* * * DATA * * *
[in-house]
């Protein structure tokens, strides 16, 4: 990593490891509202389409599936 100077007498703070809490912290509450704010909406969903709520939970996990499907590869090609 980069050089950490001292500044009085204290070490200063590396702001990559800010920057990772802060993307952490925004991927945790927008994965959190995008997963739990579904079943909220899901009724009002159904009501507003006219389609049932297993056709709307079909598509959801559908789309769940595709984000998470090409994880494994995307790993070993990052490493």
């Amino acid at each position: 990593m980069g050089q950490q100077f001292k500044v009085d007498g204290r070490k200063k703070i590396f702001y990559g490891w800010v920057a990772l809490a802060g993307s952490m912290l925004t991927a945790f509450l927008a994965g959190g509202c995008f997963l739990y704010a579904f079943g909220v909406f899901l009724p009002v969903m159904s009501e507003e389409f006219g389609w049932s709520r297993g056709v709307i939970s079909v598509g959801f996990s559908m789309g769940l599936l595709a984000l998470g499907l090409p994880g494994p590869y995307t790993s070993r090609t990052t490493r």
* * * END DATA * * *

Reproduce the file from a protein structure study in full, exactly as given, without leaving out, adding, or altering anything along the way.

[in-house]
């Protein structure tokens, strides 16, 4: 990593490891509202389409599936 100077007498703070809490912290509450704010909406969903709520939970996990499907590869090609 980069050089950490001292500044009085204290070490200063590396702001990559800010920057990772802060993307952490925004991927945790927008994965959190995008997963739990579904079943909220899901009724009002159904009501507003006219389609049932297993056709709307079909598509959801559908789309769940595709984000998470090409994880494994995307790993070993990052490493």
């Amino acid at each position: 990593m980069g050089q950490q100077f001292k500044v009085d007498g204290r070490k200063k703070i590396f702001y990559g490891w800010v920057a990772l809490a802060g993307s952490m912290l925004t991927a945790f509450l927008a994965g959190g509202c995008f997963l739990y704010a579904f079943g909220v909406f899901l009724p009002v969903m159904s009501e507003e389409f006219g389609w049932s709520r297993g056709v709307i939970s079909v598509g959801f996990s559908m789309g769940l599936l595709a984000l998470g499907l090409p994880g494994p590869y995307t790993s070993r090609t990052t490493r």